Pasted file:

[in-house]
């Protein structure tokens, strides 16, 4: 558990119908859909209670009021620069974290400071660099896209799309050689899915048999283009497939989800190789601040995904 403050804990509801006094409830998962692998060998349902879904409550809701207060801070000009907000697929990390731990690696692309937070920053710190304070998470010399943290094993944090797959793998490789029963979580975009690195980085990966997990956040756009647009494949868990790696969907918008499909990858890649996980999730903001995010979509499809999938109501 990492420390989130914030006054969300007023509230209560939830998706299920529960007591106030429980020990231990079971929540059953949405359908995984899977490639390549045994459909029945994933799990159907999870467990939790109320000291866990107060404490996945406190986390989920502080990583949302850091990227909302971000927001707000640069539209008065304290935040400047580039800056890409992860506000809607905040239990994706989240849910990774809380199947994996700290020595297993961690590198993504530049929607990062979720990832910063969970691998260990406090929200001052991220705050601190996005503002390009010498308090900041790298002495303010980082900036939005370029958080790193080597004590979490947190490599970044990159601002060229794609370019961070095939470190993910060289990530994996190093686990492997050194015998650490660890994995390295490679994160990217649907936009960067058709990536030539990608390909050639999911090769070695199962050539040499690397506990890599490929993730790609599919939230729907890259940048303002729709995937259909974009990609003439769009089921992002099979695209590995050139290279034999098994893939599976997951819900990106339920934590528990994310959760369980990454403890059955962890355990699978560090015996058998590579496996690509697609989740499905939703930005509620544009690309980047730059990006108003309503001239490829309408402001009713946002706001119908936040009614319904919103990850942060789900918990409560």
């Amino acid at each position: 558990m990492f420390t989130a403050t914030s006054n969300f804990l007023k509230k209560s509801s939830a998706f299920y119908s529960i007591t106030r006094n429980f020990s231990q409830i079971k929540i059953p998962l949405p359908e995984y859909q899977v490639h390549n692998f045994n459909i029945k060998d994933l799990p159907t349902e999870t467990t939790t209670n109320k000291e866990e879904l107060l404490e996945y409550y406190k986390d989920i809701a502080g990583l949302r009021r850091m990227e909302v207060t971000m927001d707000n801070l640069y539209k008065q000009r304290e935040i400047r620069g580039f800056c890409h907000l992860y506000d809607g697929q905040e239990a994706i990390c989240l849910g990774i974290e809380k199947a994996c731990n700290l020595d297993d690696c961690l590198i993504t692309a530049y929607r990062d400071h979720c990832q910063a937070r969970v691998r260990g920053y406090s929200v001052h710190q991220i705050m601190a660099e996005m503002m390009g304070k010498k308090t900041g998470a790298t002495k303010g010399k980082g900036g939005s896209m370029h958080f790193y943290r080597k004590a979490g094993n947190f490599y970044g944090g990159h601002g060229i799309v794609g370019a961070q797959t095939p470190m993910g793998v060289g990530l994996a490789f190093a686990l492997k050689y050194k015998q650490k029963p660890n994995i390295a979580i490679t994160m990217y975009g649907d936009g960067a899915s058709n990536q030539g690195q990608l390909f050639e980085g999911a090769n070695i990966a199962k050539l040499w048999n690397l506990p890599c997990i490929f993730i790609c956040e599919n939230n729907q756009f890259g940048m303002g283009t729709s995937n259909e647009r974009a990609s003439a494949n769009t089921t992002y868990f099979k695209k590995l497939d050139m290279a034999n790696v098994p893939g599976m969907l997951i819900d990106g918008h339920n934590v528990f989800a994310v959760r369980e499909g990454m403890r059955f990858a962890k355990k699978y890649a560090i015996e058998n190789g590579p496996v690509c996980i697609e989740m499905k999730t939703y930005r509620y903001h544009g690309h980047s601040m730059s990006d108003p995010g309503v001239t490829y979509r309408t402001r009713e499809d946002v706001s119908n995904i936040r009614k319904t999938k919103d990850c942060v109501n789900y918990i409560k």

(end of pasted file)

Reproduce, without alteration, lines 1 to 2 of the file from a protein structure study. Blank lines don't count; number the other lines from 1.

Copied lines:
[in-house]
């Protein structure tokens, strides 16, 4: 558990119908859909209670009021620069974290400071660099896209799309050689899915048999283009497939989800190789601040995904 403050804990509801006094409830998962692998060998349902879904409550809701207060801070000009907000697929990390731990690696692309937070920053710190304070998470010399943290094993944090797959793998490789029963979580975009690195980085990966997990956040756009647009494949868990790696969907918008499909990858890649996980999730903001995010979509499809999938109501 990492420390989130914030006054969300007023509230209560939830998706299920529960007591106030429980020990231990079971929540059953949405359908995984899977490639390549045994459909029945994933799990159907999870467990939790109320000291866990107060404490996945406190986390989920502080990583949302850091990227909302971000927001707000640069539209008065304290935040400047580039800056890409992860506000809607905040239990994706989240849910990774809380199947994996700290020595297993961690590198993504530049929607990062979720990832910063969970691998260990406090929200001052991220705050601190996005503002390009010498308090900041790298002495303010980082900036939005370029958080790193080597004590979490947190490599970044990159601002060229794609370019961070095939470190993910060289990530994996190093686990492997050194015998650490660890994995390295490679994160990217649907936009960067058709990536030539990608390909050639999911090769070695199962050539040499690397506990890599490929993730790609599919939230729907890259940048303002729709995937259909974009990609003439769009089921992002099979695209590995050139290279034999098994893939599976997951819900990106339920934590528990994310959760369980990454403890059955962890355990699978560090015996058998590579496996690509697609989740499905939703930005509620544009690309980047730059990006108003309503001239490829309408402001009713946002706001119908936040009614319904919103990850942060789900918990409560």